SEVENTY-FIVE MILES FROM NOWHERE

A beautiful, sunny, cloudless day in Arizona welcomed us as we drove toward the Hopi Indian Reservation, accessed by travel through the Navajo Indian Reservation. The spectacular scenery consisted of flat land with an occasional butte jutting up to lace the landscape with colors almost beyond description. We were on our way to volunteer at the Hopi Indian Mission School in Kykotsmovia, Arizona. I would be tutoring; my husband scheduled to do maintenance and repair. The sun began to set as we neared our destination and it cast eerie shadows over the buttes. As if to provide a backdrop to the grandeur, a distant mountain range with snow-covered peaks captured our attention.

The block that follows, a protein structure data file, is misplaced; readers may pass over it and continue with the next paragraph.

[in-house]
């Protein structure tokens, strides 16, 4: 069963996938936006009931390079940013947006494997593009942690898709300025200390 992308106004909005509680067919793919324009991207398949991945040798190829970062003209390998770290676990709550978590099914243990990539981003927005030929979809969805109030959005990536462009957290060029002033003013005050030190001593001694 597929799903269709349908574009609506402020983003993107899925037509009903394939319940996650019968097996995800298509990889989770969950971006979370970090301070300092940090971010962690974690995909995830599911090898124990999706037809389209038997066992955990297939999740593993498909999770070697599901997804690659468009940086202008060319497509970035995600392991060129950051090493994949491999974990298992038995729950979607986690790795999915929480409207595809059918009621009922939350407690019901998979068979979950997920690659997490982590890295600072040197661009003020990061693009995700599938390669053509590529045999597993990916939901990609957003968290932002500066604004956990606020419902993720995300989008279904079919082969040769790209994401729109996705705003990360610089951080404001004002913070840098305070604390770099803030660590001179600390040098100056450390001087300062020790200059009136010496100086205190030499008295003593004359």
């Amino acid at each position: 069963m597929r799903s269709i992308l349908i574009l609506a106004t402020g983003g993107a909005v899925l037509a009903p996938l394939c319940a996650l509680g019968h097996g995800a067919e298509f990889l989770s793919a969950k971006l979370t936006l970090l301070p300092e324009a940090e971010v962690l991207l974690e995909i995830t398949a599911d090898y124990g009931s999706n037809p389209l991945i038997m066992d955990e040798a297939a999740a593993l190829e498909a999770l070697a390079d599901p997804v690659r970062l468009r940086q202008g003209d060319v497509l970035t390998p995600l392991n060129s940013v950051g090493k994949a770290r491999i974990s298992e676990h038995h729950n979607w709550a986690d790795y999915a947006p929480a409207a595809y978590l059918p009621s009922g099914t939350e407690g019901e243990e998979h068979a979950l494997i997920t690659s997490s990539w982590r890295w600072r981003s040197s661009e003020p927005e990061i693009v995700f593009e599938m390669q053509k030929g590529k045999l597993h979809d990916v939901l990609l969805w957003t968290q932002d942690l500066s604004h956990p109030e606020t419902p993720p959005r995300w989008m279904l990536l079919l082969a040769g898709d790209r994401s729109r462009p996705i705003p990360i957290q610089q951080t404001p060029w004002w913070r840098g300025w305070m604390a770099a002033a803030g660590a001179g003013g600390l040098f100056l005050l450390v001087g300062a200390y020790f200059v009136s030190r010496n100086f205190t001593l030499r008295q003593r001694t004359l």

There were no homes or any other signs of life until we approached the town and school grounds. There the colorful beauty turned to bleak desolation. Unexpected gusts of wind rocked our fifth wheel, home for the next month. The few dwellings we observed resembled shacks. Car tires piled on top of the roofs served as protection against the constant turbulence. Later we would learn…

This is an excerpt from a story in my memoir. It also won first place at the Appalachian Heritage Writers Symposium this past June. There to volunteer, the experience changed my life in more ways than I could imagine.

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